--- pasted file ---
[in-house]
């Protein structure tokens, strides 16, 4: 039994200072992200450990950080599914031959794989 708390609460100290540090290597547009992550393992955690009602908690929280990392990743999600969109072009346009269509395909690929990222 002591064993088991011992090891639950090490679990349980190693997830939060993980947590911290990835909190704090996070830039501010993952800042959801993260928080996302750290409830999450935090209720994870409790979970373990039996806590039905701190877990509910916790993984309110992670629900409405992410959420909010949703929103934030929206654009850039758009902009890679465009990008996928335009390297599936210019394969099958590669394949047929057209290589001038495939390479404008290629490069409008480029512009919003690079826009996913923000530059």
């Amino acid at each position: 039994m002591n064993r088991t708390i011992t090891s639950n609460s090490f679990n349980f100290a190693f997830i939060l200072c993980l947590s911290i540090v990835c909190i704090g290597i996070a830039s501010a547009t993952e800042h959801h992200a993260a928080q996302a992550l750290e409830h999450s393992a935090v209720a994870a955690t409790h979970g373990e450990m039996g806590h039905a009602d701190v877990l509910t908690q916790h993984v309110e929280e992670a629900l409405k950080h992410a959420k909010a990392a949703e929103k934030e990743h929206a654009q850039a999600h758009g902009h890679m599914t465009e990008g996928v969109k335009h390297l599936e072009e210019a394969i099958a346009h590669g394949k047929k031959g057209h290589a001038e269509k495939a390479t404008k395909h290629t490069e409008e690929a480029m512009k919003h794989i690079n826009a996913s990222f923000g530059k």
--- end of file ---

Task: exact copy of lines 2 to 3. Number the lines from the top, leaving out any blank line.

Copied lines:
């Protein structure tokens, strides 16, 4: 039994200072992200450990950080599914031959794989 708390609460100290540090290597547009992550393992955690009602908690929280990392990743999600969109072009346009269509395909690929990222 002591064993088991011992090891639950090490679990349980190693997830939060993980947590911290990835909190704090996070830039501010993952800042959801993260928080996302750290409830999450935090209720994870409790979970373990039996806590039905701190877990509910916790993984309110992670629900409405992410959420909010949703929103934030929206654009850039758009902009890679465009990008996928335009390297599936210019394969099958590669394949047929057209290589001038495939390479404008290629490069409008480029512009919003690079826009996913923000530059």
């Amino acid at each position: 039994m002591n064993r088991t708390i011992t090891s639950n609460s090490f679990n349980f100290a190693f997830i939060l200072c993980l947590s911290i540090v990835c909190i704090g290597i996070a830039s501010a547009t993952e800042h959801h992200a993260a928080q996302a992550l750290e409830h999450s393992a935090v209720a994870a955690t409790h979970g373990e450990m039996g806590h039905a009602d701190v877990l509910t908690q916790h993984v309110e929280e992670a629900l409405k950080h992410a959420k909010a990392a949703e929103k934030e990743h929206a654009q850039a999600h758009g902009h890679m599914t465009e990008g996928v969109k335009h390297l599936e072009e210019a394969i099958a346009h590669g394949k047929k031959g057209h290589a001038e269509k495939a390479t404008k395909h290629t490069e409008e690929a480029m512009k919003h794989i690079n826009a996913s990222f923000g530059k």